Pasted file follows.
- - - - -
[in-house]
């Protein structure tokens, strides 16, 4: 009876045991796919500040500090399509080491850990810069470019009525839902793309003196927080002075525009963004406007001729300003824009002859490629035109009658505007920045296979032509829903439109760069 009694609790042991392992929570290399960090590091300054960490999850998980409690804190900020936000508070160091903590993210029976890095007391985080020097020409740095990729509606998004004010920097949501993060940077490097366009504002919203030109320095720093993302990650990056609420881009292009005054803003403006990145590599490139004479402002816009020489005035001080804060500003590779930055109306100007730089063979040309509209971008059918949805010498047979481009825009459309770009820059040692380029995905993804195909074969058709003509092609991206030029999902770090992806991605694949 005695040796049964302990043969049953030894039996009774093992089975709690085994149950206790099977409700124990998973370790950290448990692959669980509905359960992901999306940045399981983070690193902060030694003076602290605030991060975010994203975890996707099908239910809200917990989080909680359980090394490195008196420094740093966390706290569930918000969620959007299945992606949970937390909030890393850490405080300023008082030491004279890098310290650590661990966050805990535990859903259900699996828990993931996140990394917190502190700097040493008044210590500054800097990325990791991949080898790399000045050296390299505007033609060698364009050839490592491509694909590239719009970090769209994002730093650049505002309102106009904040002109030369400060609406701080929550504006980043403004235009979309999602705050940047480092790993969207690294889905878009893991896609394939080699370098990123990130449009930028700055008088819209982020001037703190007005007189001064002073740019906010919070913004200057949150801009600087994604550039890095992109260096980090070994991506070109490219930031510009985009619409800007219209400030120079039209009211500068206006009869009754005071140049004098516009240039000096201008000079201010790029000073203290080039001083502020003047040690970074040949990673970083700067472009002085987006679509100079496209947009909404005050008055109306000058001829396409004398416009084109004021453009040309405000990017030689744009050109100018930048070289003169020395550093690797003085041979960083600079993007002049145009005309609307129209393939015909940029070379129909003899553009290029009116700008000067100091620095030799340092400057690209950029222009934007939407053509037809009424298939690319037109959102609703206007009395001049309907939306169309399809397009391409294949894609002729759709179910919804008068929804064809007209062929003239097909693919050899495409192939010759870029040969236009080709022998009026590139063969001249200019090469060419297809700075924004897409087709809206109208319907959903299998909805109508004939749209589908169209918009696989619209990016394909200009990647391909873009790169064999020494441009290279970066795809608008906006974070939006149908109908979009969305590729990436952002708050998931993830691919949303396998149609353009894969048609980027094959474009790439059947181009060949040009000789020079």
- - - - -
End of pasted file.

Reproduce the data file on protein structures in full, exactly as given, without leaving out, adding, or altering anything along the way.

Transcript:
[in-house]
């Protein structure tokens, strides 16, 4: 009876045991796919500040500090399509080491850990810069470019009525839902793309003196927080002075525009963004406007001729300003824009002859490629035109009658505007920045296979032509829903439109760069 009694609790042991392992929570290399960090590091300054960490999850998980409690804190900020936000508070160091903590993210029976890095007391985080020097020409740095990729509606998004004010920097949501993060940077490097366009504002919203030109320095720093993302990650990056609420881009292009005054803003403006990145590599490139004479402002816009020489005035001080804060500003590779930055109306100007730089063979040309509209971008059918949805010498047979481009825009459309770009820059040692380029995905993804195909074969058709003509092609991206030029999902770090992806991605694949 005695040796049964302990043969049953030894039996009774093992089975709690085994149950206790099977409700124990998973370790950290448990692959669980509905359960992901999306940045399981983070690193902060030694003076602290605030991060975010994203975890996707099908239910809200917990989080909680359980090394490195008196420094740093966390706290569930918000969620959007299945992606949970937390909030890393850490405080300023008082030491004279890098310290650590661990966050805990535990859903259900699996828990993931996140990394917190502190700097040493008044210590500054800097990325990791991949080898790399000045050296390299505007033609060698364009050839490592491509694909590239719009970090769209994002730093650049505002309102106009904040002109030369400060609406701080929550504006980043403004235009979309999602705050940047480092790993969207690294889905878009893991896609394939080699370098990123990130449009930028700055008088819209982020001037703190007005007189001064002073740019906010919070913004200057949150801009600087994604550039890095992109260096980090070994991506070109490219930031510009985009619409800007219209400030120079039209009211500068206006009869009754005071140049004098516009240039000096201008000079201010790029000073203290080039001083502020003047040690970074040949990673970083700067472009002085987006679509100079496209947009909404005050008055109306000058001829396409004398416009084109004021453009040309405000990017030689744009050109100018930048070289003169020395550093690797003085041979960083600079993007002049145009005309609307129209393939015909940029070379129909003899553009290029009116700008000067100091620095030799340092400057690209950029222009934007939407053509037809009424298939690319037109959102609703206007009395001049309907939306169309399809397009391409294949894609002729759709179910919804008068929804064809007209062929003239097909693919050899495409192939010759870029040969236009080709022998009026590139063969001249200019090469060419297809700075924004897409087709809206109208319907959903299998909805109508004939749209589908169209918009696989619209990016394909200009990647391909873009790169064999020494441009290279970066795809608008906006974070939006149908109908979009969305590729990436952002708050998931993830691919949303396998149609353009894969048609980027094959474009790439059947181009060949040009000789020079």